WASHINGTON - As China scrambles to fully reopen its economy, political leaders and health experts elsewhere are pushing the country to permanently close so-called wet markets, such as the one in Wuhan where the COVID-19 pandemic is believed to have originated.
The World Health Organization supports reopening the wet markets that have stalls selling fresh fruits and vegetables, meat and fish. In some wet markets, live animals, poultry and sea creatures are sold and butchered for buyers. In China, they’re a common option for many people who may also shop for dry goods such as housewares and clothing in different sections of the market.
"But it is necessary to regulate [wet markets] and introduce measures to decrease the risk of transmission of diseases at them,” the WHO told Australian media in a statement Tuesday. It called for “adequate facilities, proper regulation and good hygiene practices. …”
Some are pushing back against that stance. Australian Prime Minister Scott Morrison called the WHO's support for reopening China’s wet markets "unfathomable."
"We need to protect the world against potential sources of outbreaks of these types of viruses," he said in an interview with 9News.
Last week, a bipartisan group of U.S. senators, led by Republican Sen. Lindsey Graham of South Carolina and Democratic Sen. Chris Coons of Delaware, asked China to “immediately close all operating wet markets that have a potential to expose humans to health risks” by introducing diseases that could jump from animals. The request came in a letter sent to China’s ambassador to the United States, Cui Tiankai.
But most wet markets that are re-opening in China sell chickens, rabbits, fish and reptiles such as frogs, quail and freshwater turtles for household consumption. Very few markets sell the kind of exotic wildlife — such as bats and pangolins — believed connected to the first cases of COVID-19. But outside China, especially in the West, they’re lumped into the wet market category.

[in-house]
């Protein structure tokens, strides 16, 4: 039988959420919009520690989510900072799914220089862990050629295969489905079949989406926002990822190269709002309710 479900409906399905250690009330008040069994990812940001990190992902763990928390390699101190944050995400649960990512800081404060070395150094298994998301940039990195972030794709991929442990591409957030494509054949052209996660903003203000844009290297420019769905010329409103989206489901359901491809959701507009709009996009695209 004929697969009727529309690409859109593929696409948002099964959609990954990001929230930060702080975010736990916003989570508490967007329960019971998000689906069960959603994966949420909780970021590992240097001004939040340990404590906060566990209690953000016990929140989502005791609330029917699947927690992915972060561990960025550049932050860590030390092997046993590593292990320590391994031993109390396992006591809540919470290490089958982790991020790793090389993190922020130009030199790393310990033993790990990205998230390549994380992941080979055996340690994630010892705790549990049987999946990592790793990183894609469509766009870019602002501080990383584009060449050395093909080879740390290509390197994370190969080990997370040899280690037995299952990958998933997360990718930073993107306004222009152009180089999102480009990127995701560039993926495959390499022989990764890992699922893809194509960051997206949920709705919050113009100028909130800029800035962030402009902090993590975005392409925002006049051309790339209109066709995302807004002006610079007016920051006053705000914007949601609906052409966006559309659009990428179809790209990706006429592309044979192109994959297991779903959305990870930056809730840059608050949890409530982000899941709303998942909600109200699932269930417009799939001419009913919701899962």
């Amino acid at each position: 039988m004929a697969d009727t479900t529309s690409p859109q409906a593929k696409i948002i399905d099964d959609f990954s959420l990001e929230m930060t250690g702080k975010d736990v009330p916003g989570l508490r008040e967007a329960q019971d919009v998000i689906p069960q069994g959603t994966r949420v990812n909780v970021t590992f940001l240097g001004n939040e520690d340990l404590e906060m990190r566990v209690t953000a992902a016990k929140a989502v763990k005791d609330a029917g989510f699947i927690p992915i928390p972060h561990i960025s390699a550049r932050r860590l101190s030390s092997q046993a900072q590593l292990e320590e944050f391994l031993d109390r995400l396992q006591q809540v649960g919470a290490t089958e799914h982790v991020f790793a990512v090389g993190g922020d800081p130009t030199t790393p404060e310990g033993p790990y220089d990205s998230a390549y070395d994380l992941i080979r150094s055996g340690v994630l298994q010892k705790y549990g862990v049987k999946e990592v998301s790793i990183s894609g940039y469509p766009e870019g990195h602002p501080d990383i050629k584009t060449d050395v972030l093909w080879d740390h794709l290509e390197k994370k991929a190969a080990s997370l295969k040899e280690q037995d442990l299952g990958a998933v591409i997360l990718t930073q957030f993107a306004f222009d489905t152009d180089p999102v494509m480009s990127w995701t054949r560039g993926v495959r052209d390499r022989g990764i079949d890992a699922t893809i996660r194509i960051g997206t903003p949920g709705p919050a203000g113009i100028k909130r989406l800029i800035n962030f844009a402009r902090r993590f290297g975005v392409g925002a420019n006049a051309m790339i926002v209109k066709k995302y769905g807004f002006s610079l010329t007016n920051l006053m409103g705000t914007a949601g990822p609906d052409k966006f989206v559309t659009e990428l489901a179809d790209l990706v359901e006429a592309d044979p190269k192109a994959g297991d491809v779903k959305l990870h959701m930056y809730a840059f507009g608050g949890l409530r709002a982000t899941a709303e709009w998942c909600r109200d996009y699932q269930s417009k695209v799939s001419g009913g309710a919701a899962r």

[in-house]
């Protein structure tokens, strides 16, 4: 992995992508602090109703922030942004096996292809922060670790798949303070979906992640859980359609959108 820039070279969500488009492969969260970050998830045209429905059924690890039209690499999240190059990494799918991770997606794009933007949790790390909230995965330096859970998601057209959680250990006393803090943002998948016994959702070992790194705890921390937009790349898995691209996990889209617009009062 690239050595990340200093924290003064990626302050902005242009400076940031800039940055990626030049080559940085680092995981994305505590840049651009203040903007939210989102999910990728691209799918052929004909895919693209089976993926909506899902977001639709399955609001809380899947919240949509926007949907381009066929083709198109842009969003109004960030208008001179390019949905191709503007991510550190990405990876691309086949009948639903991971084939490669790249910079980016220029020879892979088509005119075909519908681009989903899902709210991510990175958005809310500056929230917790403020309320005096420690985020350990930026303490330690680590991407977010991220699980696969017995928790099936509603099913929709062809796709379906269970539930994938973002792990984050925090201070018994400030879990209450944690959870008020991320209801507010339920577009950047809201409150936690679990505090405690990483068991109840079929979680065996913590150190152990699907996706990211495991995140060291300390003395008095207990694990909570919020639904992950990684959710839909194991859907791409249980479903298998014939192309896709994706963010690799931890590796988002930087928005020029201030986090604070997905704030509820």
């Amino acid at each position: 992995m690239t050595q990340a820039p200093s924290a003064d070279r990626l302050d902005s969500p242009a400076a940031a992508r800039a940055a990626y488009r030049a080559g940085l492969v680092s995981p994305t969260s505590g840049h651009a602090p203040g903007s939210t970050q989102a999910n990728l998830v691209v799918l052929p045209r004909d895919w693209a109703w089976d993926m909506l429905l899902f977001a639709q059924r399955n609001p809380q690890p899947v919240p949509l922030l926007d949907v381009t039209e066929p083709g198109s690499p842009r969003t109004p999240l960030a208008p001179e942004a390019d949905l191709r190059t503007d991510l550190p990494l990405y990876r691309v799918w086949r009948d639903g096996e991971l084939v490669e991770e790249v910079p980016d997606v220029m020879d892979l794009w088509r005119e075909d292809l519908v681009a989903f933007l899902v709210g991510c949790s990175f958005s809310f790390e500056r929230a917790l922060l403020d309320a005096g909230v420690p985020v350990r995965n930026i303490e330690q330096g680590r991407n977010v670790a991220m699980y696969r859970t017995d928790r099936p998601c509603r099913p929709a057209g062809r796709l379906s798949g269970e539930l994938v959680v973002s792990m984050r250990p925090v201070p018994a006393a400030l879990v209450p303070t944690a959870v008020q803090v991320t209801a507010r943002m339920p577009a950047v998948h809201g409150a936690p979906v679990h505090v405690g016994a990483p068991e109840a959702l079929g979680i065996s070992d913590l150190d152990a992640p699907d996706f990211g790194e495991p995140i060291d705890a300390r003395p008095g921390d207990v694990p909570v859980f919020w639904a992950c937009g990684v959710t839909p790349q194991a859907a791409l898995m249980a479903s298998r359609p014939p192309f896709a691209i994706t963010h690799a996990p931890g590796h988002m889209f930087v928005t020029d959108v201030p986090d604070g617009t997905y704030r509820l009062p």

“We’ve seen considerable government determination to shut down wildlife markets, which is commendable,” said Peter Li, associate professor of East Asian politics at the University of Houston-Downtown and a China policy specialist at Humane Society International. He told VOA there was consensus among the Chinese public that, at least temporarily, “these markets must be shut down and the safety of China's 1.4 billion people cannot be held hostage by the commercial interests of the country’s wildlife businesses.”
On February 24, China’s top legislature, the Standing Committee of the National People's Congress, banned the trade and consumption of wildlife, whether wild-caught or captive-bred. The move, considered the most comprehensive crackdown in decades on the trade, still left it open for other purposes, such as traditional Chinese medicine.
But wildlife markets remain.